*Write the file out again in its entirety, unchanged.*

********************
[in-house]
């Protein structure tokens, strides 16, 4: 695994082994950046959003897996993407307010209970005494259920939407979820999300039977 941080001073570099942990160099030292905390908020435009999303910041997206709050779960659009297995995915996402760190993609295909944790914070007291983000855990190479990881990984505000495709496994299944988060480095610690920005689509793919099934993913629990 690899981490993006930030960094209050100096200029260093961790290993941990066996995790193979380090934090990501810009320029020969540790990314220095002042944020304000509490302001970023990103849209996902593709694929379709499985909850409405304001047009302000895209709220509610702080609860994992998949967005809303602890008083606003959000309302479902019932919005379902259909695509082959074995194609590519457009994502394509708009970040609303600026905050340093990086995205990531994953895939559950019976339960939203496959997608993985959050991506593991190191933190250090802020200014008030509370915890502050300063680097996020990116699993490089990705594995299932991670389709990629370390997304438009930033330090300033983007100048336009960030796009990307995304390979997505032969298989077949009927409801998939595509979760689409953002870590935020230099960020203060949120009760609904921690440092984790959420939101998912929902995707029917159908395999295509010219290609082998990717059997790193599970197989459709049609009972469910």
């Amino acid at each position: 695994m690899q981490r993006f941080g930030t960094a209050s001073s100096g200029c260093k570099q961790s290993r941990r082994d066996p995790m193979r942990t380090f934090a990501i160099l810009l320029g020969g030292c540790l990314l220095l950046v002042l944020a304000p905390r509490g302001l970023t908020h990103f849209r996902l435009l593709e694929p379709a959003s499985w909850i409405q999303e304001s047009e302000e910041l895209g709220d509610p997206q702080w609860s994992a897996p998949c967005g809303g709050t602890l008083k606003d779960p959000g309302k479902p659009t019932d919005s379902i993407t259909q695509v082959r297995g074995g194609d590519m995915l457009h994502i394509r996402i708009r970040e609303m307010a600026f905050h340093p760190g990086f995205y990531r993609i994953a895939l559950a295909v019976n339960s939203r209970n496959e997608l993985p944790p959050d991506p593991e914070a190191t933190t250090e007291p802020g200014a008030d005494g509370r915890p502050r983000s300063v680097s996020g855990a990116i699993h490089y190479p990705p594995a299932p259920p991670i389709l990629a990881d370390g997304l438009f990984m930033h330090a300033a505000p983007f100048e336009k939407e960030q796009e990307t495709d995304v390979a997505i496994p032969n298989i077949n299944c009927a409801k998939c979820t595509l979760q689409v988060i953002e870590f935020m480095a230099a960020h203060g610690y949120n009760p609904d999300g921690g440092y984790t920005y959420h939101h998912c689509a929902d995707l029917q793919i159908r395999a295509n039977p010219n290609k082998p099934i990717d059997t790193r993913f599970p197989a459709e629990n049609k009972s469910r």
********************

[in-house]
């Protein structure tokens, strides 16, 4: 695994082994950046959003897996993407307010209970005494259920939407979820999300039977 941080001073570099942990160099030292905390908020435009999303910041997206709050779960659009297995995915996402760190993609295909944790914070007291983000855990190479990881990984505000495709496994299944988060480095610690920005689509793919099934993913629990 690899981490993006930030960094209050100096200029260093961790290993941990066996995790193979380090934090990501810009320029020969540790990314220095002042944020304000509490302001970023990103849209996902593709694929379709499985909850409405304001047009302000895209709220509610702080609860994992998949967005809303602890008083606003959000309302479902019932919005379902259909695509082959074995194609590519457009994502394509708009970040609303600026905050340093990086995205990531994953895939559950019976339960939203496959997608993985959050991506593991190191933190250090802020200014008030509370915890502050300063680097996020990116699993490089990705594995299932991670389709990629370390997304438009930033330090300033983007100048336009960030796009990307995304390979997505032969298989077949009927409801998939595509979760689409953002870590935020230099960020203060949120009760609904921690440092984790959420939101998912929902995707029917159908395999295509010219290609082998990717059997790193599970197989459709049609009972469910």
């Amino acid at each position: 695994m690899q981490r993006f941080g930030t960094a209050s001073s100096g200029c260093k570099q961790s290993r941990r082994d066996p995790m193979r942990t380090f934090a990501i160099l810009l320029g020969g030292c540790l990314l220095l950046v002042l944020a304000p905390r509490g302001l970023t908020h990103f849209r996902l435009l593709e694929p379709a959003s499985w909850i409405q999303e304001s047009e302000e910041l895209g709220d509610p997206q702080w609860s994992a897996p998949c967005g809303g709050t602890l008083k606003d779960p959000g309302k479902p659009t019932d919005s379902i993407t259909q695509v082959r297995g074995g194609d590519m995915l457009h994502i394509r996402i708009r970040e609303m307010a600026f905050h340093p760190g990086f995205y990531r993609i994953a895939l559950a295909v019976n339960s939203r209970n496959e997608l993985p944790p959050d991506p593991e914070a190191t933190t250090e007291p802020g200014a008030d005494g509370r915890p502050r983000s300063v680097s996020g855990a990116i699993h490089y190479p990705p594995a299932p259920p991670i389709l990629a990881d370390g997304l438009f990984m930033h330090a300033a505000p983007f100048e336009k939407e960030q796009e990307t495709d995304v390979a997505i496994p032969n298989i077949n299944c009927a409801k998939c979820t595509l979760q689409v988060i953002e870590f935020m480095a230099a960020h203060g610690y949120n009760p609904d999300g921690g440092y984790t920005y959420h939101h998912c689509a929902d995707l029917q793919i159908r395999a295509n039977p010219n290609k082998p099934i990717d059997t790193r993913f599970p197989a459709e629990n049609k009972s469910r």